Location: Southpoint Park, Roosevelt Island, NY
Landmark Status: NYC Individual Landmark; National Register of Historic Places
Client: Roosevelt Island Operating Corporation
Date(s) of Construction: 1854-1856, 1903-1905
Date of Restoration: 2011-2012
The Smallpox Hospital holds a special place in the architectural heritage of New York City and the history of urban medical treatment and training. Designed by renowned architect James Renwick, Jr. and constructed on the southern edge of Blackwell’s (now Roosevelt) Island in 1854-56, it was the first major hospital in the country dedicated to the treatment of smallpox. Far from being a utilitarian structure, it exemplified the Gothic Revival style for which Renwick became so well known, with gneiss (similar to granite) veneer quarried on the island, crenelated parapets, and pointed-arch window openings.
Thirty years after the hospital was constructed, it was renovated to serve its second purpose as a residence for nursing students. Two wings were added to the “Nurses Home” in 1903-05, mimicking the original façade configurations and exterior materials almost exactly. Abandonment of the building in the 1950s eventually led to the collapse or removal of the roof structure, much of the floor structure and interior walls, and sections of the exterior walls. As vegetation took over the remaining structure, several campaigns of emergency repairs and temporary stabilization efforts were executed over the decades.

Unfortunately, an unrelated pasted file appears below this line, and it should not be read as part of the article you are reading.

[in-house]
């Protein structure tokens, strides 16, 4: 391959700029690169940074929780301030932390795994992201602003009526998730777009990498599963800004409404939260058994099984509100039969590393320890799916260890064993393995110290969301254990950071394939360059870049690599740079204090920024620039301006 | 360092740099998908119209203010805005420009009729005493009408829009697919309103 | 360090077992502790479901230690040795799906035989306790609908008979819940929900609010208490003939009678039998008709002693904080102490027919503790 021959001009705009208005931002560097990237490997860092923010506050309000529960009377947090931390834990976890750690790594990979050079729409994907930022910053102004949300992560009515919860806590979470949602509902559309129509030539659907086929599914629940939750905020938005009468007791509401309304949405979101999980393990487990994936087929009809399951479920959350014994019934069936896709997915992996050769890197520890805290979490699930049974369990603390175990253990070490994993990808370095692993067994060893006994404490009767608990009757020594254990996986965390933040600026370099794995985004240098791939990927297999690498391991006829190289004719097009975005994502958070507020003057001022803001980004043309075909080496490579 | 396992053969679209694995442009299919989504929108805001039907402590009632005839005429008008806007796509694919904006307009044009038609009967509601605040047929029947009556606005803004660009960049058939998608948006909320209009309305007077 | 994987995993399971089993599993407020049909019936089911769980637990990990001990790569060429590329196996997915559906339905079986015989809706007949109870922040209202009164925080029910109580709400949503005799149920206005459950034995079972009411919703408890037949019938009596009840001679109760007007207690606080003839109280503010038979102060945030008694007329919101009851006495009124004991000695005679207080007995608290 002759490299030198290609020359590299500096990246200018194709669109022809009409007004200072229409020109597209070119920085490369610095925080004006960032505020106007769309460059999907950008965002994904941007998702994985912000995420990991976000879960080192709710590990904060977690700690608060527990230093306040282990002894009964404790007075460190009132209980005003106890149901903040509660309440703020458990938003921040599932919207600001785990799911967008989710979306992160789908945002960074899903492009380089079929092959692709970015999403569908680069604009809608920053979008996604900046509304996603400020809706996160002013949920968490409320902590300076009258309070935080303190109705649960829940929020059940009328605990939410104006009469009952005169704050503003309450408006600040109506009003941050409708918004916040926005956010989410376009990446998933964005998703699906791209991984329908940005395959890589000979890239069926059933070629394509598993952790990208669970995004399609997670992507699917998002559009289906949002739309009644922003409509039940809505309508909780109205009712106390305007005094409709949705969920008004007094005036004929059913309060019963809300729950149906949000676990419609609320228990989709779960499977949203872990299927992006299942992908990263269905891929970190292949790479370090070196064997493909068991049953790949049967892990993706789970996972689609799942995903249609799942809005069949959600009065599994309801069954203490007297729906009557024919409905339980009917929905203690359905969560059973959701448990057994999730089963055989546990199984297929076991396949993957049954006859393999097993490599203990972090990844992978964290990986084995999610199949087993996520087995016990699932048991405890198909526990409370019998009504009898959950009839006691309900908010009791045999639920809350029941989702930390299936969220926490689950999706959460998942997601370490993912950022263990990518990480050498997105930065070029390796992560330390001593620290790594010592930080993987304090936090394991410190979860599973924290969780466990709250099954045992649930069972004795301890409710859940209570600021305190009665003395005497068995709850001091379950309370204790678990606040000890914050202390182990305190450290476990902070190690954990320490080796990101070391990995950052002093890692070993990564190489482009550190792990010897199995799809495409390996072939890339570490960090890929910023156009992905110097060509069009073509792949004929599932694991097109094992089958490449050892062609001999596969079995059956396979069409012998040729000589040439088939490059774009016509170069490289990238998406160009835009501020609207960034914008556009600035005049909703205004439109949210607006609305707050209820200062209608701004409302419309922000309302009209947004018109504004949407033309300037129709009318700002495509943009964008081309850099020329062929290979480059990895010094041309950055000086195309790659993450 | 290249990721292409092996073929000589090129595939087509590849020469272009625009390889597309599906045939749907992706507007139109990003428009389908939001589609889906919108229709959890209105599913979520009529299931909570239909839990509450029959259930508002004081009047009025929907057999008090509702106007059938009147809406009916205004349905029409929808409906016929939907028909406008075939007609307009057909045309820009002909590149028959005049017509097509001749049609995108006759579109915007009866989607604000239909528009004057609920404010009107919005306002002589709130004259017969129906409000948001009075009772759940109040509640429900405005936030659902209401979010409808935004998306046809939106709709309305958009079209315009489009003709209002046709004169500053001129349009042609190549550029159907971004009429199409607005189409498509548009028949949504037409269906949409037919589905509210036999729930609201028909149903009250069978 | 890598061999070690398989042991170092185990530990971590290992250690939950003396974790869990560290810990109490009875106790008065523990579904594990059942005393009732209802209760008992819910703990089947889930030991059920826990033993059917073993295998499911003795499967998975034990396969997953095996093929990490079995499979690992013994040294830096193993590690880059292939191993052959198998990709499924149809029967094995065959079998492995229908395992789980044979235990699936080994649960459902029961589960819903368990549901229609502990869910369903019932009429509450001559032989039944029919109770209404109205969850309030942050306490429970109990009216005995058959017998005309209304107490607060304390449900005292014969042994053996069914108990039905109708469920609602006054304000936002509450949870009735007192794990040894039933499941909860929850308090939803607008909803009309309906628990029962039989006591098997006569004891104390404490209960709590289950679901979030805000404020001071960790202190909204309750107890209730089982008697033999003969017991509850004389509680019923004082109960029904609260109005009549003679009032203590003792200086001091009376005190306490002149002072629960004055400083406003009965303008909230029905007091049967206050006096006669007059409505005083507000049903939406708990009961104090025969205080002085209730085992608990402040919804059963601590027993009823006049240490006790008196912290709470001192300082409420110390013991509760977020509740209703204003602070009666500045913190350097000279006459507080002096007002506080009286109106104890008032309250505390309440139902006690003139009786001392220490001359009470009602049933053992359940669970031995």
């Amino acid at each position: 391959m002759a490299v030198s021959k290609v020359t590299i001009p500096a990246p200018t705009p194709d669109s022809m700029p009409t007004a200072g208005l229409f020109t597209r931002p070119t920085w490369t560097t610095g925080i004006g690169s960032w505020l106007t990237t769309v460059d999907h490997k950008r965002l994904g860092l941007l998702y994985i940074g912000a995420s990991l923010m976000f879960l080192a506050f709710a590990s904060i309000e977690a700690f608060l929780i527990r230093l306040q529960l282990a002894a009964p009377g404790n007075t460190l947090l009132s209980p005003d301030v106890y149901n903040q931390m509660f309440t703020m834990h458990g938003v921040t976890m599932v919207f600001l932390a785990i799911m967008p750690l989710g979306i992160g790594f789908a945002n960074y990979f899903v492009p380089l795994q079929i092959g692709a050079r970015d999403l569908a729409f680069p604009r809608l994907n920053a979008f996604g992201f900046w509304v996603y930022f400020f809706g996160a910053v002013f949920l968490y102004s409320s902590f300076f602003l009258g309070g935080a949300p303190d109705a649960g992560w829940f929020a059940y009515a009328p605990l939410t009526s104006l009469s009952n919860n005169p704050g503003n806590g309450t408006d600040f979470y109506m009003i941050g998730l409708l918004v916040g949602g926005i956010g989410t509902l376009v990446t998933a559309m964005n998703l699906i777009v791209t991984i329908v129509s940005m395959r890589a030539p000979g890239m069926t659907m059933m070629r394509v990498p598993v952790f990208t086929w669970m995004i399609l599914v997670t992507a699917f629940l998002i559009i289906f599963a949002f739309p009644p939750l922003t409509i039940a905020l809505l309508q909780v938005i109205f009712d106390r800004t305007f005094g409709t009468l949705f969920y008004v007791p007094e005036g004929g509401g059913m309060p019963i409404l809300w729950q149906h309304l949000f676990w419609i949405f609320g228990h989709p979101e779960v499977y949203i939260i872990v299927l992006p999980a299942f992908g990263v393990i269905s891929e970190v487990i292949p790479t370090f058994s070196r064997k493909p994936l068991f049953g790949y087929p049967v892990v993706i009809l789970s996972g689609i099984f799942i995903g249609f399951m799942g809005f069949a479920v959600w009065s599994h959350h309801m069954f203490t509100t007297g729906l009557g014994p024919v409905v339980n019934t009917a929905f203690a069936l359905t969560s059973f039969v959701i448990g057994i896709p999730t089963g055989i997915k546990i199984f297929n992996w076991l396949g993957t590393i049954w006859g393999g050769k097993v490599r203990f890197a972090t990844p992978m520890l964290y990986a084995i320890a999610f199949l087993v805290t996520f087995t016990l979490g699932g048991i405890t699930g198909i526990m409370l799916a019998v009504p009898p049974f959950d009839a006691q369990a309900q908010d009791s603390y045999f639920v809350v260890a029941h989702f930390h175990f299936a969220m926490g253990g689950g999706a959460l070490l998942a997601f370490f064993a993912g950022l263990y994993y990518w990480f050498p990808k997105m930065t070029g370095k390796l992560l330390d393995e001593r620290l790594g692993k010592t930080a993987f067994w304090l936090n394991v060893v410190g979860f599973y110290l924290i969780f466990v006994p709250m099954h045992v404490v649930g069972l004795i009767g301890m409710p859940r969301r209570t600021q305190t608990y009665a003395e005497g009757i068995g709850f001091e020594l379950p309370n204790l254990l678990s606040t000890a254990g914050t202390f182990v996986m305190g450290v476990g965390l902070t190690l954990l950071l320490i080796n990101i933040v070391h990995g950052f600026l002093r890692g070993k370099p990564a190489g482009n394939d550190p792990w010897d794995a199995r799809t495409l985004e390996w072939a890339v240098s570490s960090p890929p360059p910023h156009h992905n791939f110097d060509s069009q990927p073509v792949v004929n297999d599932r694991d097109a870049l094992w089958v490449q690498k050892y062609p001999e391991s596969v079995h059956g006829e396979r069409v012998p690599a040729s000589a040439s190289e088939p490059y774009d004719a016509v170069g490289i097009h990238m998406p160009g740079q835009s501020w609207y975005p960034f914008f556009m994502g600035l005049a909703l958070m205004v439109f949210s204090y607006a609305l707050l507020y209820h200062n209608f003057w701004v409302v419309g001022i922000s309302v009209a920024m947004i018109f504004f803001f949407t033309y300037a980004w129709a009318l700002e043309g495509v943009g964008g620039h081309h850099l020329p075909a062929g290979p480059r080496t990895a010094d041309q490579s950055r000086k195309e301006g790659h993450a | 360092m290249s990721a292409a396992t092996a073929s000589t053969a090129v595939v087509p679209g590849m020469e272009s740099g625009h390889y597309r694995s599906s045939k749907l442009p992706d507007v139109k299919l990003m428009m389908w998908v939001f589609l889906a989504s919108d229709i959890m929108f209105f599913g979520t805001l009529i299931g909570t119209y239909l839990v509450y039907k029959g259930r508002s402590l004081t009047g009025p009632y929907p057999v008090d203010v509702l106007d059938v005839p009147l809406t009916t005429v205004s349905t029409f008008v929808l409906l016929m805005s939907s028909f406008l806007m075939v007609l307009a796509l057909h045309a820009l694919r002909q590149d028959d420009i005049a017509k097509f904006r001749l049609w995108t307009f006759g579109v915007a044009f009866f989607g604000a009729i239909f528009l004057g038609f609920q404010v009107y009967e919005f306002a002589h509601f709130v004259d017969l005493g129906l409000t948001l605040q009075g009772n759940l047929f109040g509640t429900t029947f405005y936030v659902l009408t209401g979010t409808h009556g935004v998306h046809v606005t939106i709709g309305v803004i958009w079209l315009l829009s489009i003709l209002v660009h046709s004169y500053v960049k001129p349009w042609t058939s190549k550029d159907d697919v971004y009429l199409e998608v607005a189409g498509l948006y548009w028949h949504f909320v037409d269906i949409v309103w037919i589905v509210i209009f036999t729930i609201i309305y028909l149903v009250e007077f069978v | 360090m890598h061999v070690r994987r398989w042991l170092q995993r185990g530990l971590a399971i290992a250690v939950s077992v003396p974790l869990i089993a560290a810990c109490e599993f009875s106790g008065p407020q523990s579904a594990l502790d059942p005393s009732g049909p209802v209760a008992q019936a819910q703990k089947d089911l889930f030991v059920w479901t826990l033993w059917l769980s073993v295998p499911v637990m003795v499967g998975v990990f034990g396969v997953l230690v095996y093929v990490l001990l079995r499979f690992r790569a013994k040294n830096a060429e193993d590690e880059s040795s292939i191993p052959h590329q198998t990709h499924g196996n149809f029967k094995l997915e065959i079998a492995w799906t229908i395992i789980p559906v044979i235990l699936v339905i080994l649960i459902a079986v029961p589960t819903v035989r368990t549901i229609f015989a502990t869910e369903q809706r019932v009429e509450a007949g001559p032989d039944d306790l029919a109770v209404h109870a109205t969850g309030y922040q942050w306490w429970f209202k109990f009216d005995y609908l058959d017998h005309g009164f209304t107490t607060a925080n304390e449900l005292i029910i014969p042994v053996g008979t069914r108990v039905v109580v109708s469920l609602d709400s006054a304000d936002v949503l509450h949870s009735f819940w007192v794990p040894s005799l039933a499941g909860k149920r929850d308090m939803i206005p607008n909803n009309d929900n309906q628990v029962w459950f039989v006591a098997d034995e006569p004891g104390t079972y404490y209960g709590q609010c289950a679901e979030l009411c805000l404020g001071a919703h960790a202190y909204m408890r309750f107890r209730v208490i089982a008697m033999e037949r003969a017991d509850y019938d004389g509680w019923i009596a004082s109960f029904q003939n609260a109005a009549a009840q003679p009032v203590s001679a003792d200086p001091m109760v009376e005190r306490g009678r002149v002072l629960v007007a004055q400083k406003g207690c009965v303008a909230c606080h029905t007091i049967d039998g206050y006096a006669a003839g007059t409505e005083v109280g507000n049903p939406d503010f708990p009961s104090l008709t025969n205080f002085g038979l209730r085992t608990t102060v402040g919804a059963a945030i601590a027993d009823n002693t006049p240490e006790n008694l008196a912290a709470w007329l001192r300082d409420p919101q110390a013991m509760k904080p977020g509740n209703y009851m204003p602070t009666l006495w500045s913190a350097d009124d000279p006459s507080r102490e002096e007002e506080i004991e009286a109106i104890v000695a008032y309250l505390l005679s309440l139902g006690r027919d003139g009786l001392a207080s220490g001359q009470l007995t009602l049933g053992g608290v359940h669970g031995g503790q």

In 2015, Walter B. Melvin Architects, LLC was retained for a multi-phase project to permanently stabilize the Smallpox Hospital ruin and restore public access. Phase I included review of previous reports/drawings and archival research to inform the full history of the site, as well as a laser scan of the ruin. Phase 2 comprised a survey of existing conditions at the exterior and interior architecture, structure and site, with in-depth field investigations and probes. Phase 3 included preparation of a comprehensive existing conditions survey report and drawing set, along with a prioritization plan of recommended repairs. Phase 4 concluded the study with schematic design documents and a preliminary cost estimate for the structural stabilization of the ruin.
The ultimate goal of current and future studies is to allow safe access of the site by the public, who would experience the ruin not as pristinely restored or as modified by modern materials, but as a well maintained landmark expressing its full age and history.
998 Fifth Avenue is a 12-story, limestone-clad apartment house that was designed in the Renaissance Revival style by the renowned architectural firm of McKim, Mead & White. Located across from the Metropolitan Museum of Art on the northeast corner of East 81st Street, it was the first apartment house constructed on upper Fifth Avenue in Manhattan. Upon its completion in 1912, the building was recognized as a benchmark of restrained elegance in apartment house design and was regarded as the most expensive and exclusive multi-family home in the city.